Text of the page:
Monday, June 21, 2021

Back on Track, Baby!

 


Just a short post today because I am running behind schedule this morning.


I feel like I have been running behind schedule since I got back from my Washington trip about two weeks ago. I’ve expended lots of emotional and mental energy over the last several months trying to make adjustments to this life of mine, with varying degrees of success. Going out of town — while fantastic — screwed up my progress and last weeks I lived more like I had been living for most of Quarantine, which is to say I let my sleep schedule get away from me and my diet somehow decayed back to wine and pizza. That seems to be my default setting, which is no good.


So here I am today, trying to get back to the business of living better, healthier, and non-Quarantine-y.


So while I slept later than I was supposed to today, I have still managed to wedge in the time to sit down here and write out this little post. So now at least I have this little marker for when I started to get back on track. 


Today I have a full day of work, followed by what is supposed to be a run this afternoon, followed by a reasonably healthy dinner this evening. Back on track, baby!


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Thursday, June 10, 2021

Boating with Aleksandr Solzhenitsyn.


Aaaaaaand I’m back!


I took a little vacation. I went up to Washington state with some people and spent a few days staying in a beautiful house on a lake. I had a wonderful time, thank you for asking. I got to ride on a boat. I got to run in the forest. I went to new places and met new people and I only embarrassed myself a little more than the normal amount.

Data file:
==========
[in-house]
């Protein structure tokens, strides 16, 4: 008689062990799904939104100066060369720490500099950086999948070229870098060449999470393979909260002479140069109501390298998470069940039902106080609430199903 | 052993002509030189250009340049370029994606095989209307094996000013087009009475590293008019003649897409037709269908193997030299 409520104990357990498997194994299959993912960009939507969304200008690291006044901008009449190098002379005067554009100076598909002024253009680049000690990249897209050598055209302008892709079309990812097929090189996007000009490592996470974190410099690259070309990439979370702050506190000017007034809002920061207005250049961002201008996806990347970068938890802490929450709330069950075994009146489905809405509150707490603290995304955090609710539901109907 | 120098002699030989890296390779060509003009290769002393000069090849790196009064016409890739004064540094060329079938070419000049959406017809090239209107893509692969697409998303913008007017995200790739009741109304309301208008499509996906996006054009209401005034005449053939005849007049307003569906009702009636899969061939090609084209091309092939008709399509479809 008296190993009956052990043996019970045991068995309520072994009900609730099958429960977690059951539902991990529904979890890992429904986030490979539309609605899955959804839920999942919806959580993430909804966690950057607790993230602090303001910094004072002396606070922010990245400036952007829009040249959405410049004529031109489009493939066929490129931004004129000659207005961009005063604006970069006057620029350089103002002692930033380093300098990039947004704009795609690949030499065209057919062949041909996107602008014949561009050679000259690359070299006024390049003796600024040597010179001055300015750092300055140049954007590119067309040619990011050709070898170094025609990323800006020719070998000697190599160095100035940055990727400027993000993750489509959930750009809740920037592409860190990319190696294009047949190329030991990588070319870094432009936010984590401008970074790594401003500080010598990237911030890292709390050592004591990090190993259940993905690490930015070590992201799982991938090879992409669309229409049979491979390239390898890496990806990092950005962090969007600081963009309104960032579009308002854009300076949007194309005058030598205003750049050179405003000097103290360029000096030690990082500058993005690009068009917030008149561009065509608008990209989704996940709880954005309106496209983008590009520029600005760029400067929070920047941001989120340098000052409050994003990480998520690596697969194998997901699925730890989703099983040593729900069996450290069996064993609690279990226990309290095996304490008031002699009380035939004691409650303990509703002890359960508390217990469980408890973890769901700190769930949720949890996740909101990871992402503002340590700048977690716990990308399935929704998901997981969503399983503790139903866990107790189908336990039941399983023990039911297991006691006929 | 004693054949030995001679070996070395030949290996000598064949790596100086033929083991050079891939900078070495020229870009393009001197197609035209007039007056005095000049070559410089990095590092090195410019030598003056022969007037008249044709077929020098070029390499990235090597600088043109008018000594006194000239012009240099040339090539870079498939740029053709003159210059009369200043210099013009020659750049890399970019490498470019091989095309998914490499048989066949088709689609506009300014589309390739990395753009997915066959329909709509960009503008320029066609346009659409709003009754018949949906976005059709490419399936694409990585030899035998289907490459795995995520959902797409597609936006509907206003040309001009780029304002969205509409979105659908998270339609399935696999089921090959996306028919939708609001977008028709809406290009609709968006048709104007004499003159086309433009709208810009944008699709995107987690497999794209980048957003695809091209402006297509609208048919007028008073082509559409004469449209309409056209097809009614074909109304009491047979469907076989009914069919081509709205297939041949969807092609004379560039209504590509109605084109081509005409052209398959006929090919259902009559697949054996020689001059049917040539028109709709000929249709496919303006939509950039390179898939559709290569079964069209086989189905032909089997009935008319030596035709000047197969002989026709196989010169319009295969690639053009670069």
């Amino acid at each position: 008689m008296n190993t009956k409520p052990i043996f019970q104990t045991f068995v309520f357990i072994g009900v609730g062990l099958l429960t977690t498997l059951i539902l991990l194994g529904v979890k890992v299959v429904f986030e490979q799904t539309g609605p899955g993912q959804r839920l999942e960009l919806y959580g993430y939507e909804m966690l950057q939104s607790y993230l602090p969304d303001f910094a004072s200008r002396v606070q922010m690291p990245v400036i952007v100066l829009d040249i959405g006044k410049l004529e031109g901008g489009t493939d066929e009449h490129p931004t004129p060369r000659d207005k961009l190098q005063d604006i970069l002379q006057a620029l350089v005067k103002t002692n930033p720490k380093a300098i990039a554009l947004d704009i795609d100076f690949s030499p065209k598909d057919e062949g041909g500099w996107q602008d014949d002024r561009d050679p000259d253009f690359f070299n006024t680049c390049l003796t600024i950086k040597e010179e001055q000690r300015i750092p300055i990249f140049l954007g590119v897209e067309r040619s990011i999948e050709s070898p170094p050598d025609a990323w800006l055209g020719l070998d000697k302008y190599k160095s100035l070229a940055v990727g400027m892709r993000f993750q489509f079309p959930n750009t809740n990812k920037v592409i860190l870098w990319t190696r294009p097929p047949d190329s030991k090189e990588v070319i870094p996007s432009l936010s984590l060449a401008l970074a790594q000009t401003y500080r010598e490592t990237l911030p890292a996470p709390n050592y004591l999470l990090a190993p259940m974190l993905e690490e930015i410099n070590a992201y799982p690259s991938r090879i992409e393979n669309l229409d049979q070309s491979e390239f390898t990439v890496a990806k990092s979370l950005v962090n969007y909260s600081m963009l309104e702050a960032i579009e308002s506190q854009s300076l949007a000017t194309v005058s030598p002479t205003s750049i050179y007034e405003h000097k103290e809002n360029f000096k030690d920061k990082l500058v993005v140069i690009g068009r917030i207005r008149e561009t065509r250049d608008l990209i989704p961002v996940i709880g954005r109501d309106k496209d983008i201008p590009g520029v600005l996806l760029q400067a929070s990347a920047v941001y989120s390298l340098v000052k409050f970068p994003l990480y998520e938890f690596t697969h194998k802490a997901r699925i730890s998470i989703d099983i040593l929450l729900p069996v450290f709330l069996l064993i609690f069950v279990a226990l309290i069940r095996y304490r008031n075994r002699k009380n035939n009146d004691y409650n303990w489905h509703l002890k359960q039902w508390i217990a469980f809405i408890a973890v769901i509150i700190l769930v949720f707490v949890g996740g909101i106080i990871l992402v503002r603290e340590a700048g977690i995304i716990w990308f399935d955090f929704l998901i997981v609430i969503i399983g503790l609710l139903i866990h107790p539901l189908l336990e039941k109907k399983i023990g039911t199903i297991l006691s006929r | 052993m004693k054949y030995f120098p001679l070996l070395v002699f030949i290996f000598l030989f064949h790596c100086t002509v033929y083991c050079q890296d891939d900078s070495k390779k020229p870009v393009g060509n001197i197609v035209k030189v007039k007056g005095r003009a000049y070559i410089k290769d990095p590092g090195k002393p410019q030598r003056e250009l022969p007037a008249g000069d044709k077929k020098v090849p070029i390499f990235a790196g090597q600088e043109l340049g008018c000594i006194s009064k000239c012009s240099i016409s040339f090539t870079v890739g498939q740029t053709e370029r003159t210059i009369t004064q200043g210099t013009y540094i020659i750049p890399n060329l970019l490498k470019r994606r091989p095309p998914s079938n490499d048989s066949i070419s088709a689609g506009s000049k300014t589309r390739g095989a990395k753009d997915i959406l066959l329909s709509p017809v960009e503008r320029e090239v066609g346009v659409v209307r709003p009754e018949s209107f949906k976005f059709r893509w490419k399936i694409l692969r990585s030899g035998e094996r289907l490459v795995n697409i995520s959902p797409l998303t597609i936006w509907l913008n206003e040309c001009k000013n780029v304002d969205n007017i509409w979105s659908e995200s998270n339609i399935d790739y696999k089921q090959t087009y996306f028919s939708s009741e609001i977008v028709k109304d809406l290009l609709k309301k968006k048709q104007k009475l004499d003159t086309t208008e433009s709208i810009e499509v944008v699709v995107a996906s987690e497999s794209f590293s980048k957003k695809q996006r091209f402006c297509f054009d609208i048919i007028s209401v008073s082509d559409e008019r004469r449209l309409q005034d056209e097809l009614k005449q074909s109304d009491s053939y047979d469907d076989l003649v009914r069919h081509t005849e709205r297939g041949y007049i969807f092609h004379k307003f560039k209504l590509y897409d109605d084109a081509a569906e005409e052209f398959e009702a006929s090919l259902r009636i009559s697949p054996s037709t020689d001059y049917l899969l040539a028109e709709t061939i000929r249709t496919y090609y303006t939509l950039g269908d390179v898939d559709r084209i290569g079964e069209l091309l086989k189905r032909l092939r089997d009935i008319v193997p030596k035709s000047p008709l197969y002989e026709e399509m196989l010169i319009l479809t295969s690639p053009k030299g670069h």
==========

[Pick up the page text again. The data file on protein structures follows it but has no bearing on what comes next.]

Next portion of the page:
The pandemic is not over, I know, but the scientific miracle that is these vaccines has given us back a version of life that I am incredibly grateful for.


It wasn’t until I arrived back in my empty little apartment on Tuesday night that I realized how debilitatingly lonely I have been. My situation is not unique. Lots of people went through quarantine alone. I was lucky to have family zoom calls and a supportive group of coworkers and friends to talk to, but nothing is quite as life affirming as being in the same room with other people. It is with good reason that some countries consider solitary confinement to be a cruel and unusual form of punishment. 


I’m not going to lie, I cried a little when I got back here. Not because it is terrible here — I’ve made the best of quarantine, I suppose — but because of how much simply being around other people felt like such a warm blanket. It was like walking in out of a bone chilly cold into a room warmed by a fireplace and with chocolate chip cookies baking nearby. I had to go back out into the cold eventually, but the experience of the cold is different after you’ve known warmth.


There is a scene I always think about from the book One Day in the Life of Ivan Denisovich. It is a book about prisoners in a Stalinist gulag. Each morning they have to pile out of the bunkhouse into the Russian winter and the guards inspect each prisoner to make sure they’re not taking anything illicit out on their work day. Solzhenitsyn goes on for like two pages about Ivan’s strategy for standing in front of the fire in the bunkhouse absorbing as much warmth as he can before he has to step out for inspection. About the way he’s learned to buckle his coat over his body to make sure he takes as much heat with him as possible. The thing that sticks in my mind about it is that Ivan knows that the guards are going to make him open his coat once he lines up outside. He’s not trying to take the warmth with him all day, he knows he’s only going to get to enjoy it for a few brief moments. But he has a whole strategy for it, because he knows that at the very least, those are moments that he can enjoy. Ivan has learned to appreciate things as brief as that.